Pubdate: Fri, 20 Mar 2009
Source: Guardian, The (UK)
Copyright: 2009 Guardian News and Media Limited
Author: Daniel Nasaw
Bookmark: (Cannabis)


In a further sign that the Obama administration is shifting away from 
the "war on drugs" policies of its predecessor, the country's top law 
enforcement official has announced that the federal government will 
end raids on groups that supply medical marijuana.

Eric Holder, the attorney general, said federal agencies would now 
concentrate their efforts on traffickers who pass themselves as 
medical dispensaries and "use medical marijuana laws as a shield".

He said: "Given the limited resources that we have, our focus will be 
on [those] growing, cultivating substantial amounts of marijuana, and 
doing so in a way that's inconsistent with federal and state law."

Thirteen states have laws permitting medicinal use of marijuana, but 
under George Bush federal law enforcement officials ignored state 
laws, raiding dispensaries and threatening to penalise doctors who 
prescribed it.

Medical marijuana providers yesterday welcomed the move. Kevin Reed, 
president of the Green Cross, a San Francisco non-profit, medical 
marijuana service with more than 2,000 patients, said: "It's 
definitely a huge relief off our shoulders, [from] thinking that 
someone might bust down our doors and take us to prison for helping 
people. It gives us the opportunity to come out of the closet a 
little more and ... to help people."

Kirk Manter, of the Rhode Island Compassion Club, an organisation 
which provides "whatever a patient may need", said: "I feel it will 
make the state legislature much more willing to allow for collective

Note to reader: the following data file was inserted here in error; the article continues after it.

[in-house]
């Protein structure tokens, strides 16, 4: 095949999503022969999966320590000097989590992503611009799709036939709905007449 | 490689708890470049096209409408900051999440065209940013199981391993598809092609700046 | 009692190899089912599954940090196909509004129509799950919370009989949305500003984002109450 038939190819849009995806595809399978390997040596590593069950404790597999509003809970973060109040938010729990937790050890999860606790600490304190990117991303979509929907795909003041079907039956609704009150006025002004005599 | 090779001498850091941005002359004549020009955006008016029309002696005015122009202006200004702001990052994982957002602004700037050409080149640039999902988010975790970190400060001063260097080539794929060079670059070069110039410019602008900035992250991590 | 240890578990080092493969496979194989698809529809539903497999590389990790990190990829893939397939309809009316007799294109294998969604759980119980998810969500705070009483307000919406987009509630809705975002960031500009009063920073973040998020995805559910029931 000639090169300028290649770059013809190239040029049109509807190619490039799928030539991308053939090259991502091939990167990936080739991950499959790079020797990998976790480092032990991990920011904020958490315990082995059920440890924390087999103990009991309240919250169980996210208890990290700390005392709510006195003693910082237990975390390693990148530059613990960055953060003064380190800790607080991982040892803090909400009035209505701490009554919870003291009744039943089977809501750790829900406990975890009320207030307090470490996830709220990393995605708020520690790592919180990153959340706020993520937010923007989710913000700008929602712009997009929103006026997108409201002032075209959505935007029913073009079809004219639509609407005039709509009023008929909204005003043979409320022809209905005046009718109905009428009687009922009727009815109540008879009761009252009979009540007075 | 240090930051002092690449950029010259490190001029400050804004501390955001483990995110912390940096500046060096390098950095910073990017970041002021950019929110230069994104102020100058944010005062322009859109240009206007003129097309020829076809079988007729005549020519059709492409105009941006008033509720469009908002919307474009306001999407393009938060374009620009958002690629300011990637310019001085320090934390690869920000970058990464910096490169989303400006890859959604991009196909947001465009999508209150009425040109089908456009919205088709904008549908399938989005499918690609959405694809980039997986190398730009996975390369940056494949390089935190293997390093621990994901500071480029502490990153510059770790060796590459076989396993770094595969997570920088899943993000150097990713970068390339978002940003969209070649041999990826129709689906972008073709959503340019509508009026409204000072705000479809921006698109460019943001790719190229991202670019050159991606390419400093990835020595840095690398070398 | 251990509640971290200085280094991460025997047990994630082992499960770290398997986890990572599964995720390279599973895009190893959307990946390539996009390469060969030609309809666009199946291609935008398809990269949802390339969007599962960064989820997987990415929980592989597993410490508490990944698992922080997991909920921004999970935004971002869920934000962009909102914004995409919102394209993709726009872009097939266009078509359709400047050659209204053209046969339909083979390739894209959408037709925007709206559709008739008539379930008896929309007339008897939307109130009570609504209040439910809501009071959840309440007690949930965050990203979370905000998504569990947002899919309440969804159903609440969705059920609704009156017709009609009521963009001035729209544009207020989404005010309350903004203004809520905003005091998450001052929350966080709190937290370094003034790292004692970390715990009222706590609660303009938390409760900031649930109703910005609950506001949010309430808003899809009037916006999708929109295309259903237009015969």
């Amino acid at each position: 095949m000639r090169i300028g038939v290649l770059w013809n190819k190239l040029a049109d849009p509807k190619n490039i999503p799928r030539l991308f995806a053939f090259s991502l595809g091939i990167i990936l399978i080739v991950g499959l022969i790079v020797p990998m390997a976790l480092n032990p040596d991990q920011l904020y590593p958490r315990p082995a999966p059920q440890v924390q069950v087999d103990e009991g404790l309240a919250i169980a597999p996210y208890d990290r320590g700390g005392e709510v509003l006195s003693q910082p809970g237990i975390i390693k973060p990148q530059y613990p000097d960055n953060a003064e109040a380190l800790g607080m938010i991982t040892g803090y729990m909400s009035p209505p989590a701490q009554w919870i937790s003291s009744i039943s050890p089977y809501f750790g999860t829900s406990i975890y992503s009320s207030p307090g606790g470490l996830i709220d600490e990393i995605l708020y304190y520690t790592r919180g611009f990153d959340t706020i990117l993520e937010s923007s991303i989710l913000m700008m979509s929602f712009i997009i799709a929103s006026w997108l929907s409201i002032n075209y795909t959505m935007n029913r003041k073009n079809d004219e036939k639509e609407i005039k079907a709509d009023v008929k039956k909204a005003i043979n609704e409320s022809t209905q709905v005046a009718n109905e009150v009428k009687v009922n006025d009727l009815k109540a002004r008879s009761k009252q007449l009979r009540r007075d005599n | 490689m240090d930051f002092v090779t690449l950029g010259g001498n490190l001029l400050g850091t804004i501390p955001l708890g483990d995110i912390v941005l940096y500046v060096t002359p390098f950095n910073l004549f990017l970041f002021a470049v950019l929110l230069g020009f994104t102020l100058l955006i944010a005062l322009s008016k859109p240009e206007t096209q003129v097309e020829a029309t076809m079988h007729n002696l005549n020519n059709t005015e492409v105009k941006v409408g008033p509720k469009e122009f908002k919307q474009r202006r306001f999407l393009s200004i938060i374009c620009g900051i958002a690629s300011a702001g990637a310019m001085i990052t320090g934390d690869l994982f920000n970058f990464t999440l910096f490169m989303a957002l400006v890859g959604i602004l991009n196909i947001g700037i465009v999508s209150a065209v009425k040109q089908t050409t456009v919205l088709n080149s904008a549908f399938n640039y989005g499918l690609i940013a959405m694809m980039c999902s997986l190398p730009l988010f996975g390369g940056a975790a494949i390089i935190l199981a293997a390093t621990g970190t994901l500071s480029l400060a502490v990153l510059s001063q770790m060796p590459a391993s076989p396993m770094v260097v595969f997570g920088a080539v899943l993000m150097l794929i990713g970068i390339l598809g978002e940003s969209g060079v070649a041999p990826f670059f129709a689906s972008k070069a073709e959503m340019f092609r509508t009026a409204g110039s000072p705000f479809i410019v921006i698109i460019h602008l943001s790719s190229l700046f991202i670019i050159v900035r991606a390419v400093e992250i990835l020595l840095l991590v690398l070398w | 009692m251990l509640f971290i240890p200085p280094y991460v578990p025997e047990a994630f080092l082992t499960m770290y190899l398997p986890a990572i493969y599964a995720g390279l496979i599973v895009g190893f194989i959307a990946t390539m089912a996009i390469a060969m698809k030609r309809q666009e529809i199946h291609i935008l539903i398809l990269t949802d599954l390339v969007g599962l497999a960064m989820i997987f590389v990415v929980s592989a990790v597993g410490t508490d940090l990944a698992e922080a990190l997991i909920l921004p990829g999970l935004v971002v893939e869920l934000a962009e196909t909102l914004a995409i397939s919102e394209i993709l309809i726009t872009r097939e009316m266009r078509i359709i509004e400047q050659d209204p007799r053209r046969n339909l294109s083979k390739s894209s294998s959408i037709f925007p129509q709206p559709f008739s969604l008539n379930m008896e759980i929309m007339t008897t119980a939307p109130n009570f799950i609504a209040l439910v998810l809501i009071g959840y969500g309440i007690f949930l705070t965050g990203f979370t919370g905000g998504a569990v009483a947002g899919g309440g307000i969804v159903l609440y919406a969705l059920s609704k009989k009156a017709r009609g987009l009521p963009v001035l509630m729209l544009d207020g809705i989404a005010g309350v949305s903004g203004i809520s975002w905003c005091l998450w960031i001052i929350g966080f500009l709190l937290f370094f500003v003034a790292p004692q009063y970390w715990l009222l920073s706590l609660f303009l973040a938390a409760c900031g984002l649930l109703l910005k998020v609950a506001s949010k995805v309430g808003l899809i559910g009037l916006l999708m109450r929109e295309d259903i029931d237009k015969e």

cultivation sites. It allows much more room for dialogue on the state level."

Bruce Mirken, a spokesman for the Marijuana Policy Project, a 
research group that supports decriminalising the drug, said Obama's 
policy shift indicated "the small beginnings of rationality". He 
added: "What we've seen is the change from eight years of policy on 
marijuana being run by pitchfork-wielding fanatics, to people who are 
willing to at least let facts and science and commonsense play a role."

Despite the change in attitude at the White House, medical marijuana 
remains illegal under federal law. The attorney general said his 
comments were consistent with Obama's words during his presidential 
campaign when he said his mother had died of cancer and that he saw 
no difference between prescribed morphine and marijuana used to relieve pain.

There is growing public support in the US for liberalisation of 
marijuana laws. Opinion polls show a majority of Americans backing 
legal medical marijuana. In Massachusetts, voters in November 
decriminalised possession of an ounce or less of the drug, and a 
California lawmaker recently proposed outright legalisation.
- ---
MAP posted-by: Jay Bergstrom